Seriously, we need to get the messages refined, and procedures streamlined. In the office drills, we had to do a roll call to see if any office staff were left behind. We realized one staff was missing and so I whipped out my phone to call. No answer. I began to get worried wondering if indeed something had happened. She did show up, sheepishly smiling and explaining she didn’t know there was going to be a drill.

People need to be drawn in with these activities, feeling they have stakes, and a voice. A good activity that can be done any time of the year is to prepare the “go bags,” i.e., stuff that you will need right after a disaster.

Some private schools already have their own prescribed go bags, complete with school logo. I think it’s time for family members to meet and to decide what should go into the bags, and who takes responsibilities for keeping the bags useful.

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I’ve seen go bags being sold in National Bookstore (more of basics, intended for students to bring to schools) and some sophisticated ones in stores with camping supplies, running into several thousands of pesos. I think doing your own go bag—individual ones, and a family one — can become an exciting household activity.

I haven’t seen local website guides yet but you can look at two American government sites for some very useful advice: the Department of Homeland Security (ready.gov) and the Centers for Disease Control and Prevention (cdc.gov), the latter even launching a tongue-in-cheek warning about a disease outbreak that had produced Walking Dead-like creatures roaming around.

The sites agree, more or less, about the basics and which are well summarized in a New York Times article, “How to Pack an Emergency Kit for Any Disaster.” I’ve modified the list somewhat: potable water plus disinfectants or filters when the water runs out, at least three days’ worth of food after which, presumably, you’ll have to raid supermarkets or start hunting, lighting (headlamps highly recommended), batteries, an emergency whistle, dust masks, chargers and power banks (preferably solar), first aid kits, medicines, a radio (I love the ones which you have to crank up, and solar ones so you won’t depend on batteries), a multi-tool (for example a Swiss Knife with everything from screwdrivers to toothpicks built in), matches and cash (credit cards will probably be useless).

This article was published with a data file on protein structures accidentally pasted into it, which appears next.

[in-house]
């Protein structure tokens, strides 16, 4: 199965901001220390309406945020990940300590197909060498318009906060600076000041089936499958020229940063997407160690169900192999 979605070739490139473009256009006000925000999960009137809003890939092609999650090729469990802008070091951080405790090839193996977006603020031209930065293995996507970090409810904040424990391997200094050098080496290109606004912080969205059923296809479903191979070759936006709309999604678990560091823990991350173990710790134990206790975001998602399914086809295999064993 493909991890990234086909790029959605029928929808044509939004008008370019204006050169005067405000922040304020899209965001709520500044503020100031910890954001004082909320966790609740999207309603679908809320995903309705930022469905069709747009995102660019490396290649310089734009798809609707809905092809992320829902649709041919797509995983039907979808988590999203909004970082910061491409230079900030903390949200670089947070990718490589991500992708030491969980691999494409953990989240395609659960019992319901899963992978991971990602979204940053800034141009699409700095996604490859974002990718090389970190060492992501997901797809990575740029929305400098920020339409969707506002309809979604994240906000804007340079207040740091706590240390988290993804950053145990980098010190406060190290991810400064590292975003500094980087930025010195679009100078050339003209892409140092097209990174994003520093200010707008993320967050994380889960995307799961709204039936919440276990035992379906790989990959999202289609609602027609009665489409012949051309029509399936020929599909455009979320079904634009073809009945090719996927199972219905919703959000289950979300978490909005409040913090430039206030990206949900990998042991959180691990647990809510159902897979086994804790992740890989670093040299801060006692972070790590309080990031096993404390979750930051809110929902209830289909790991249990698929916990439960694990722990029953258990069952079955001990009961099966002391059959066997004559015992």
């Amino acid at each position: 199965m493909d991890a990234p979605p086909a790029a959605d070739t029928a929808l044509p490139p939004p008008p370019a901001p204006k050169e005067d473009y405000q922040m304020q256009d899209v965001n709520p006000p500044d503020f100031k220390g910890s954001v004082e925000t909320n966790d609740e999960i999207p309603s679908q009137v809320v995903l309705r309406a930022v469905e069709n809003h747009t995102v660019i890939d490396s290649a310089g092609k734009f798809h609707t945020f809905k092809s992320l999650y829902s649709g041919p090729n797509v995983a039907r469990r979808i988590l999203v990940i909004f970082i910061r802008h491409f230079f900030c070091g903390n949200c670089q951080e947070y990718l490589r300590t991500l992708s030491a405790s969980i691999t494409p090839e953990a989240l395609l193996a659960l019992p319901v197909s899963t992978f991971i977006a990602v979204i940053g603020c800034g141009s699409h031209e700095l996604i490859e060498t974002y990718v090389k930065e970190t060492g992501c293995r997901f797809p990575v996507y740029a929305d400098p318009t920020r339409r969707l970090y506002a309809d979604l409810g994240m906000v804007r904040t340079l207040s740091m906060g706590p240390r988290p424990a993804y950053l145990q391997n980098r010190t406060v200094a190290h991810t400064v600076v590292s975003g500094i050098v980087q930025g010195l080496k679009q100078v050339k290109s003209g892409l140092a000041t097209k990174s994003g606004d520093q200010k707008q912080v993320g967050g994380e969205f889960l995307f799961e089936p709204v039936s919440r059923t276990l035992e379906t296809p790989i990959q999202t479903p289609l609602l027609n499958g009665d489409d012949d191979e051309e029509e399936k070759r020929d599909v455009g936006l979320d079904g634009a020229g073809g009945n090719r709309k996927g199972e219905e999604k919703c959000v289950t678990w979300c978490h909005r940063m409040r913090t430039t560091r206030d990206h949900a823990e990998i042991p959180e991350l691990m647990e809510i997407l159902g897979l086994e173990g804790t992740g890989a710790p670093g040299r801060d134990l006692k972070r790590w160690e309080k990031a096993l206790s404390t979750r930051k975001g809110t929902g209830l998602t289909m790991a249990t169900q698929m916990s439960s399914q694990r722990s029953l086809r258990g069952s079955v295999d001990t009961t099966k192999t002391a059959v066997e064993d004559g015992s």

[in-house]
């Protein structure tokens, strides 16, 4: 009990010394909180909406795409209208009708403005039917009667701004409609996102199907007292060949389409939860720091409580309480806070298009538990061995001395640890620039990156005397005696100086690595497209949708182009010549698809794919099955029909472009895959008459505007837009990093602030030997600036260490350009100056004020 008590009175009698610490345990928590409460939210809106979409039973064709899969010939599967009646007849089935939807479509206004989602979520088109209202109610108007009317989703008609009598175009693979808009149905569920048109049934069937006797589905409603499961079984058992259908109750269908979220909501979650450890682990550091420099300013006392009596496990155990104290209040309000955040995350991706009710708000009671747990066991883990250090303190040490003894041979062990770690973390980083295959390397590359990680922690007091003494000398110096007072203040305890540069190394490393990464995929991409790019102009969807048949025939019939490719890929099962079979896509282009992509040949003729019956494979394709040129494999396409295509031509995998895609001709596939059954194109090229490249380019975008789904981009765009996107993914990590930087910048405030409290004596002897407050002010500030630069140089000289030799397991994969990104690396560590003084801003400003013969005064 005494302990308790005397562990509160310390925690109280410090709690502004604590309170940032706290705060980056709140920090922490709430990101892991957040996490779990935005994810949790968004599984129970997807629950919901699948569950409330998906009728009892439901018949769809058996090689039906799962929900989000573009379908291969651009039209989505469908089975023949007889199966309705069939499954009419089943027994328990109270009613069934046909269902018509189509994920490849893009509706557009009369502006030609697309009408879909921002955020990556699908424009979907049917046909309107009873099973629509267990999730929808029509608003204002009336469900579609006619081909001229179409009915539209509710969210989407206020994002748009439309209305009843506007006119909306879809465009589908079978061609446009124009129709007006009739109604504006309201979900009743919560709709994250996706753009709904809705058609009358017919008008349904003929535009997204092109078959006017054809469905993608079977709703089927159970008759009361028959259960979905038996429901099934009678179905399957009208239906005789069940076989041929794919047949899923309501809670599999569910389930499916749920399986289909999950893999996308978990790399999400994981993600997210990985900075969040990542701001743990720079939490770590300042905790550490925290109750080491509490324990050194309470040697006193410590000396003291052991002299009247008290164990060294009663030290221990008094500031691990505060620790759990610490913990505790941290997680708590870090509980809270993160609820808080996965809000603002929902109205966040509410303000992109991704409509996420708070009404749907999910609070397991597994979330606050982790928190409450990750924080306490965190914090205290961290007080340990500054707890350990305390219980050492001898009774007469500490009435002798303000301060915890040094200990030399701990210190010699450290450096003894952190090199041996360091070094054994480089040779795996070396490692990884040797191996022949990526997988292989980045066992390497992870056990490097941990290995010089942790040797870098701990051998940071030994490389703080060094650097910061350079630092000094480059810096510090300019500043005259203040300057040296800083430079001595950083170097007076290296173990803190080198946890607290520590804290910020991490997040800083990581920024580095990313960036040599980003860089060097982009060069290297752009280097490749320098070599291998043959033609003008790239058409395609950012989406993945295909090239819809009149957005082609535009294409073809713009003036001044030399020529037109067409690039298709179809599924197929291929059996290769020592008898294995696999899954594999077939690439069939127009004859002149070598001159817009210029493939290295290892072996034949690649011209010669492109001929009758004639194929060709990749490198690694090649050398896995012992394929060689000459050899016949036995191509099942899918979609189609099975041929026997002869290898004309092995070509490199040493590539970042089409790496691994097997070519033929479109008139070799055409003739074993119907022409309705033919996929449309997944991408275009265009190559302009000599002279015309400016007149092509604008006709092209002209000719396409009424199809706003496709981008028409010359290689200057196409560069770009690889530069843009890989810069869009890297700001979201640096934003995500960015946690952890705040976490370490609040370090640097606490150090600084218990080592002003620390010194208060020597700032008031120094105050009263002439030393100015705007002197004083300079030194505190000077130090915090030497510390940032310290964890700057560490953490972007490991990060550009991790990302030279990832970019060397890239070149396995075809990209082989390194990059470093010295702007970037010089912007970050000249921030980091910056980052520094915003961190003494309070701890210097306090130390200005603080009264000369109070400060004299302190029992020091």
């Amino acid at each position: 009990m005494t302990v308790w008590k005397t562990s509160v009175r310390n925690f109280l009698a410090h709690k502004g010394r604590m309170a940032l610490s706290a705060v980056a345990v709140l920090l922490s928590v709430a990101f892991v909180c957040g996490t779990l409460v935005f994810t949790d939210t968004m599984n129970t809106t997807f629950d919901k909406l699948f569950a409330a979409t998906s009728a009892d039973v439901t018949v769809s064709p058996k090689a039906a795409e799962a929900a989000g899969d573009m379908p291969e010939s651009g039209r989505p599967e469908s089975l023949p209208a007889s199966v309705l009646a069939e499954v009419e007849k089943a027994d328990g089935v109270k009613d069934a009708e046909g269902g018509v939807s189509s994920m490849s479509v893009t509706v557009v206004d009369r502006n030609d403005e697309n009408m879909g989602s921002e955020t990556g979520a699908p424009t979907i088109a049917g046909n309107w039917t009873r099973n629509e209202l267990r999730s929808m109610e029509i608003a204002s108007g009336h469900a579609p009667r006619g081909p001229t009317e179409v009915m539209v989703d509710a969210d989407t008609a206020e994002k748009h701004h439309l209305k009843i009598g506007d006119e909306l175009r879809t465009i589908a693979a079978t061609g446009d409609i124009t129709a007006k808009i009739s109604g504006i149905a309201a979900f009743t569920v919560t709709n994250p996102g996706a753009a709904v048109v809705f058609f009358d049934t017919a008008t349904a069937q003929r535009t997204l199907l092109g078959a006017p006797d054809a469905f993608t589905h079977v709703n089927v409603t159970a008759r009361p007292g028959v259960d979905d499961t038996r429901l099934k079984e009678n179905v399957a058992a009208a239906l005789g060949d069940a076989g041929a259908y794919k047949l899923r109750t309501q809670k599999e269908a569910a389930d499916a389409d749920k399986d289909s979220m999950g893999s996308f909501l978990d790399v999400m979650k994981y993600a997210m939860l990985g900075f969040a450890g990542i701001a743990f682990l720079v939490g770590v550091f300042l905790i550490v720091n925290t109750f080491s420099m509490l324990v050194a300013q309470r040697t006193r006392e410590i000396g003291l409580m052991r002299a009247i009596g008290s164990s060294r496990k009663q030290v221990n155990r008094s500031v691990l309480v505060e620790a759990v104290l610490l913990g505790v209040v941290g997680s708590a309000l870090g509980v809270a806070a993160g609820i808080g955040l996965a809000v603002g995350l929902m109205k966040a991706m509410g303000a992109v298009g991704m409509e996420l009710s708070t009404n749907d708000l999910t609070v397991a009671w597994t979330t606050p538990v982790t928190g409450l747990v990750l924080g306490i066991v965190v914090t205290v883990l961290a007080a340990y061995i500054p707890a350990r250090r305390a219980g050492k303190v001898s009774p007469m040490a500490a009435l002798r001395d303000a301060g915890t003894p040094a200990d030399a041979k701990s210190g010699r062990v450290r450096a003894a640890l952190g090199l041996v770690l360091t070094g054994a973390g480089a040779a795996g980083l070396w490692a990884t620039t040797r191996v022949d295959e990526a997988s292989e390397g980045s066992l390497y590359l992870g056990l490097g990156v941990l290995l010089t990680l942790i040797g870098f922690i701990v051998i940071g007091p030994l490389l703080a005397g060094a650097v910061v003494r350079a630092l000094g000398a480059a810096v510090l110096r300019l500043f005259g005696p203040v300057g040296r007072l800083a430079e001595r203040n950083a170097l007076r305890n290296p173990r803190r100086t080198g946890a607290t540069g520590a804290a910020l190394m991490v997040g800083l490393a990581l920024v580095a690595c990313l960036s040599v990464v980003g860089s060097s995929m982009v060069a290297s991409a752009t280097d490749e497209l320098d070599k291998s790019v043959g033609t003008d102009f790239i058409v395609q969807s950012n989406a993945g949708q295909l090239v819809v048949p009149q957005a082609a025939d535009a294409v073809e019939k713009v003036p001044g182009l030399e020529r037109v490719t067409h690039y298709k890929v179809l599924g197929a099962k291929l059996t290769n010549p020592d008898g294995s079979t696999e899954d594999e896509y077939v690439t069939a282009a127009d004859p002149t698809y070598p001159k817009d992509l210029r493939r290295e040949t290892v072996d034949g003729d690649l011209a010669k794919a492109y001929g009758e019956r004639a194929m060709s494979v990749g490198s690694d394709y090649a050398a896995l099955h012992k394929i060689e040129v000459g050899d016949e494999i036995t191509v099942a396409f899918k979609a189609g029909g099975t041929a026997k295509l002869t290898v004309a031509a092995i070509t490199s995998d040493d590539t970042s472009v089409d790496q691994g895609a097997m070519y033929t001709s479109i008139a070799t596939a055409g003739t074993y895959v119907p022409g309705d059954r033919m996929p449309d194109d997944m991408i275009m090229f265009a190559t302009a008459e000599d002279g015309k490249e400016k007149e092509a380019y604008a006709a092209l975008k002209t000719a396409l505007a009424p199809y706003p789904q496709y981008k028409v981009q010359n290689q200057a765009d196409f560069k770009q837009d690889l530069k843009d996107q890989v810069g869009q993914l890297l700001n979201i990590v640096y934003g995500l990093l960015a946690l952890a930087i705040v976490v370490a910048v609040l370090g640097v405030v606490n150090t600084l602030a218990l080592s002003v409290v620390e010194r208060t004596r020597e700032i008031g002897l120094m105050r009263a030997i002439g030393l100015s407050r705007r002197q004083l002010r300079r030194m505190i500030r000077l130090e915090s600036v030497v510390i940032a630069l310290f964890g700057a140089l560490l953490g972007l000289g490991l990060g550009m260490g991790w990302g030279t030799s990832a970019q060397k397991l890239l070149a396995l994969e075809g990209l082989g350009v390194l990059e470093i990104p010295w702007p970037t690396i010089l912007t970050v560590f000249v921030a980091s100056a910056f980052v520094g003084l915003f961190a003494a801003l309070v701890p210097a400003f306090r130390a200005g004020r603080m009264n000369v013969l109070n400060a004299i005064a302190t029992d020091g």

First aid kits can be complicated. Again, I’ve seen several ready-made ones complete up to digital thermometers, scissors, tweezers and assorted over-the-counter medicines like pain-killers.

Tailored

You need to tailor the go bags or kits. Note how we might have blinders and forget women’s needs (sanitary napkins) and those of the elderly (maintenance medicines, reading glasses so they can read the papers, smile). I would die without pen and paper to do my columns and other stuff. The New York Times’ list refers to young children’s needs: infant formula, books, games, puzzles and I can relate to that. Children have the most difficult time at night without electricity.

Then there’s eating utensils.

And yes, pets’ needs, including their medicines. (Hmm, I thought, Dr. Tissot may be old but he doesn’t have maintenance medicines.)

The go bags are not a one-time deal. They have to be checked for expiration dates, especially medicines and batteries. Stuff can get moldy too, or mice and cockroaches may have made their homes inside the go bags if you don’t keep them secured, and regularly checked.

The typhoon season’s arrived so now is a good time to get those survival bags going, and reviewing what duck, cover and hold means.

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TAGS: disaster preparedness, earthquake drills, Inquirer Opinion, Michael L. Tan, Pinoy Kasi